TOM CHILLER: Yes, that’s another great question. And we have some good guidance on that on our website, so I won’t go into excruciating detail. I do think, again, it depends a little bit on the situation. The way we’ve been generally recommending it so far is that, yes, patients that have been in the same room, absolutely. We have also recommended screening patients on like if it’s an ICU, in the general ICU pod, if that happens to be. I don’t think it has to go so far as the whole floor, especially if the patient has been essentially in that same area the entire time. We have looked, for example, when patients have traveled to the CT scanner or MRI and cultured those areas, looking for it in that environment, and in a few cases, have found it. So, again, I think it depends a little bit on how long you think that patient has been there, where that patient happens to have traveled, but doing your good typical infection control type investigation, yes, you’re going to want to screen certainly close contacts, certainly roommates, bedmates or people that have been subsequently in that bed and more than likely beyond at least in the pod or in the general vicinity, and then you can tailor some of that screening to those other places.

MODERATOR: Thank you, Dr. Chiller, so very much. There’s a number of questions that, unfortunately, we were unable to address due to time constraints, however, for folks who have questions that were not answered by Dr. Chiller if you would please send those questions to us at coca@cdc.gov, again c-o-c-a at cdc.g-o-v, we’ll make sure Dr. Chiller provides responses to those questions, as well. And thank you, again, Dr. Chiller, for joining us today and presenting on such an important emerging health threat. We really appreciate that, and we appreciate everybody joining us today on this COCA call. The recording of this call and a transcript will be posted to the COCA website at emergency.cdc.gov/coca within the next few days. All continuing education for COCA calls are issued online through TCE online, the CDC training and continuing education online system, at www.cdc.gov/tceonline. Those who participated in today’s COCA call and would like to receive continuing education should complete the online evaluation by September 15th, 2017 and use course code WC2286. Those who plan to review the call OnDemand and would like to receive continuing education should complete the online evaluation by August 15th, 2019, also using the course code WD2286. To receive information on upcoming COCA calls subscribe to COCA by going to the COCA web page at emergency.cdc.gov/coca and clicking on the join the COCA mailing list link. Please be sure to join us for our next COCA call with our partner, the American College of Veterinary Preventive Medicine, ACVPM, which will take place on September 21st, 2017 at 2 p.m. Eastern Time. The topic of this call will be the Ecology of Emerging and Zoonotic Diseases. Also, you’re invited to join our like a COCA Facebook page at facebook.com/cdc clinician outreach and communication activity to stay connected to the latest news from COCA. Thank you, once again, for being a part of today’s COCA call. We hope you have a fantastic day. Thank you.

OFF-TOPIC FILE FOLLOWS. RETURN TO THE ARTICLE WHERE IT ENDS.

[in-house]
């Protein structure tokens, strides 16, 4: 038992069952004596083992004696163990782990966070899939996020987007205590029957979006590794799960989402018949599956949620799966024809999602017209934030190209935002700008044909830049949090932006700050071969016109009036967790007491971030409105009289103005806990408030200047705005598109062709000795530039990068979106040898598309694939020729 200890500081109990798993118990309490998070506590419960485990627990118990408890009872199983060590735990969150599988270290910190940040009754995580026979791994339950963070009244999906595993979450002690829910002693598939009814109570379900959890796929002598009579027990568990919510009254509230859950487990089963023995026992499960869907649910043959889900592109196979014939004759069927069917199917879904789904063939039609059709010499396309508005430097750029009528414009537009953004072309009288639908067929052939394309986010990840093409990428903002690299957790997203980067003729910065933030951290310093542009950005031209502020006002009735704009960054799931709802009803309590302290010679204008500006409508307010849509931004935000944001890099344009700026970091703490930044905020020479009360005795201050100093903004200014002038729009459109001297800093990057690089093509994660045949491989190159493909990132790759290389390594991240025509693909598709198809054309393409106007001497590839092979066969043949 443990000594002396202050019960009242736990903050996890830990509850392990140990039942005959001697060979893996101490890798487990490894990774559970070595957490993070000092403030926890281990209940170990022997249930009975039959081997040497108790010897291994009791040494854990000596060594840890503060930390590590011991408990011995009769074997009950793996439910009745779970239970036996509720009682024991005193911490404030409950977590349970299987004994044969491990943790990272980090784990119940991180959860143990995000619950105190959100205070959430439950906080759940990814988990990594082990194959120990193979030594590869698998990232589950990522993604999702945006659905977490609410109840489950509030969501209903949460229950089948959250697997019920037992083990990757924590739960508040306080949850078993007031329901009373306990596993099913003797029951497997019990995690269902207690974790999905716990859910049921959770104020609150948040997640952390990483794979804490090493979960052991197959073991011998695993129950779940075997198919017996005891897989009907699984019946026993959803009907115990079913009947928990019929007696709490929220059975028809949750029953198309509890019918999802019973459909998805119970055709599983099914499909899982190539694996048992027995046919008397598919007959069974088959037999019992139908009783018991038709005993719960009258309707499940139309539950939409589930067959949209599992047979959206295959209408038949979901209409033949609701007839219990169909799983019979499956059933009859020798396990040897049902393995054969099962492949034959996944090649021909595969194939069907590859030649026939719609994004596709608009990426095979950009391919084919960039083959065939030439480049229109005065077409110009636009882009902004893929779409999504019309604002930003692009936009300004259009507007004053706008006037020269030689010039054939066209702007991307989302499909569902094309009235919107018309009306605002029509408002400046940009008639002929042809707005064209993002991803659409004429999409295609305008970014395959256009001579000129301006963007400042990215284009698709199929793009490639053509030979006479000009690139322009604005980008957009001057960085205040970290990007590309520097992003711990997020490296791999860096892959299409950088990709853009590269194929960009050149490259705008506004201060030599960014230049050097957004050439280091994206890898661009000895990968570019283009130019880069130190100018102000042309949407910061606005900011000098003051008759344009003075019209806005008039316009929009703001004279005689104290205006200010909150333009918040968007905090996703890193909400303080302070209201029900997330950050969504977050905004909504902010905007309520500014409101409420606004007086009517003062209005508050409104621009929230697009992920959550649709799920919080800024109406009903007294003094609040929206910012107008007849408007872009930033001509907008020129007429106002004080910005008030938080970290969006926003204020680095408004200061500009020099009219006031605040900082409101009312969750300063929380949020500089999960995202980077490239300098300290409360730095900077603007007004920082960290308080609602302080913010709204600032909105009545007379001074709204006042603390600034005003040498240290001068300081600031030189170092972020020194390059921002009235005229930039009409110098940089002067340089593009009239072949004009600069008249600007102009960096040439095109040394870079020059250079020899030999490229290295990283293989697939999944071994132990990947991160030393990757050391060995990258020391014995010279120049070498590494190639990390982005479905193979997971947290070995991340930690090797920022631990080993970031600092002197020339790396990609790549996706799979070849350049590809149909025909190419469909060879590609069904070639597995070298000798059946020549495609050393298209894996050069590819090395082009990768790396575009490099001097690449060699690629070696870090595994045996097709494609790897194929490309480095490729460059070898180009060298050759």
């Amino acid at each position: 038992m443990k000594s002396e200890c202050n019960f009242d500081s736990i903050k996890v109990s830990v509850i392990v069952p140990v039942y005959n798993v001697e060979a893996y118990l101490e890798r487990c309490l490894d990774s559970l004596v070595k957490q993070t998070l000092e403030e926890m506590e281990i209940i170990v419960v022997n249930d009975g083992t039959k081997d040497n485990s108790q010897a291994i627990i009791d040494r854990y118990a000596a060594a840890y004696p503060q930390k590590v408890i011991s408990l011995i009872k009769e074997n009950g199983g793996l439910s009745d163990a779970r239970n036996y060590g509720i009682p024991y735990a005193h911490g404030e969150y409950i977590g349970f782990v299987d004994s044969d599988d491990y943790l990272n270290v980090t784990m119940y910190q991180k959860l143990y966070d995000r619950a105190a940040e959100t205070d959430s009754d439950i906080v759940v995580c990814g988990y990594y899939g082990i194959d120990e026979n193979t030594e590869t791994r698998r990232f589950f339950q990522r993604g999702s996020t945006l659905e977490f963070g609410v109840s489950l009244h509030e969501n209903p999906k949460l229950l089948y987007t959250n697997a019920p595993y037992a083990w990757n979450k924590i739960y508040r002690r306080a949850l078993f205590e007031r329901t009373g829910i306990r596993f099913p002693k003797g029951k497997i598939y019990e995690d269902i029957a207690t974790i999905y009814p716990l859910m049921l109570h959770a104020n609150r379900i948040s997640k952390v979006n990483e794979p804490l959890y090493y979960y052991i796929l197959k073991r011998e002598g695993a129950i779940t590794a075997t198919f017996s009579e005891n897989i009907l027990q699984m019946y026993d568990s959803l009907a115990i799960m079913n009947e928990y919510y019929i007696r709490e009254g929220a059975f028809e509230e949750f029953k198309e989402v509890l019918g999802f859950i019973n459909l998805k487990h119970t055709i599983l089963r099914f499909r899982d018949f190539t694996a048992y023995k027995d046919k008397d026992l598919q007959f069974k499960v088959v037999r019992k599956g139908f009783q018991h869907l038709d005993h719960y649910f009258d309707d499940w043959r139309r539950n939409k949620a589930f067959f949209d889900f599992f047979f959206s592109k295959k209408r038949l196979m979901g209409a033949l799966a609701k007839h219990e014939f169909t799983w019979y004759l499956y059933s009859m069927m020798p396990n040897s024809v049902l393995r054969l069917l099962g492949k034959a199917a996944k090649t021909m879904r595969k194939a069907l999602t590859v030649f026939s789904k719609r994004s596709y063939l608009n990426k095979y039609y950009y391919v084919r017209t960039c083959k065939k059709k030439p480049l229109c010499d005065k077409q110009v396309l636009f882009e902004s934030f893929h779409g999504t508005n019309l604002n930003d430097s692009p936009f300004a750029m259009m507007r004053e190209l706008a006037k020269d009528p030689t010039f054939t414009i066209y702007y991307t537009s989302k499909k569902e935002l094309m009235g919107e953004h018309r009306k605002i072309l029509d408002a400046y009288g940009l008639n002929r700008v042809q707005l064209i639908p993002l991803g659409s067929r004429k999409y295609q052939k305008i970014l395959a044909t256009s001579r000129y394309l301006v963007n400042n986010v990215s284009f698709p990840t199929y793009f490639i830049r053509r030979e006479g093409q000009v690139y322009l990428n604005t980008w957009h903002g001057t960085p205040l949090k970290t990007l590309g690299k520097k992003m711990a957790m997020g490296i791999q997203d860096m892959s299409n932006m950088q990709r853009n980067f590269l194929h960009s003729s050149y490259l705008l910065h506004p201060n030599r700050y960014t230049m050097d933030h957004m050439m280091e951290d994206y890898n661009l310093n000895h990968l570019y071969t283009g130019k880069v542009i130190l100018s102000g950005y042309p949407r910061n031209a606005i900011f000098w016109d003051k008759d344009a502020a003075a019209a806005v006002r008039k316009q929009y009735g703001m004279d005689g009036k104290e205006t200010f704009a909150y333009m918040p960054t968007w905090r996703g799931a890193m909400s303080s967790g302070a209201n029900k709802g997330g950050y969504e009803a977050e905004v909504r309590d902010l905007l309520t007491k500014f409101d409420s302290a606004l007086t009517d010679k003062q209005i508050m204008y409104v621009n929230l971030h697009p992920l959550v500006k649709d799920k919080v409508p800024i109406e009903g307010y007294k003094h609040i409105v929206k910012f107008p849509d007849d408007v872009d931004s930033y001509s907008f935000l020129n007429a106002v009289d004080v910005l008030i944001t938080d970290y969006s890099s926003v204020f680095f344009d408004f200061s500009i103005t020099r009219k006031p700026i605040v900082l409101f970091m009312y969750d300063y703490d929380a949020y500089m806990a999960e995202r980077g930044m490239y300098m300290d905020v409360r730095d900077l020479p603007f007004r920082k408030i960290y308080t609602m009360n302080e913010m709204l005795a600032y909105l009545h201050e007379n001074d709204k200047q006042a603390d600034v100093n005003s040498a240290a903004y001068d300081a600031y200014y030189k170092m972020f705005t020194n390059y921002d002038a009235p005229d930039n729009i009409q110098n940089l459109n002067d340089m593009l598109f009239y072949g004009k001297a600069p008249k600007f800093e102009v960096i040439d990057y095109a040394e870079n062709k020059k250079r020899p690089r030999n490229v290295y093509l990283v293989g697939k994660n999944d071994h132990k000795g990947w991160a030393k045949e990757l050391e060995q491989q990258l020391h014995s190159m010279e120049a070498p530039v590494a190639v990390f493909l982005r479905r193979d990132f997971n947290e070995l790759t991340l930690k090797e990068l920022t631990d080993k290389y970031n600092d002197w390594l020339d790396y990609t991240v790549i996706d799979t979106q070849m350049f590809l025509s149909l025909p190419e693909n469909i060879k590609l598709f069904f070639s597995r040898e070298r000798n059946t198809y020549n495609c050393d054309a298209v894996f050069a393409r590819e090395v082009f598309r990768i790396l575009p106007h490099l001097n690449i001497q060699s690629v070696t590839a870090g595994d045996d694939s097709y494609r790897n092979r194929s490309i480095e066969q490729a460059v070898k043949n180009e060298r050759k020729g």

TOM CHILLER: Thank you, guys.


Page last reviewed: November 2, 2017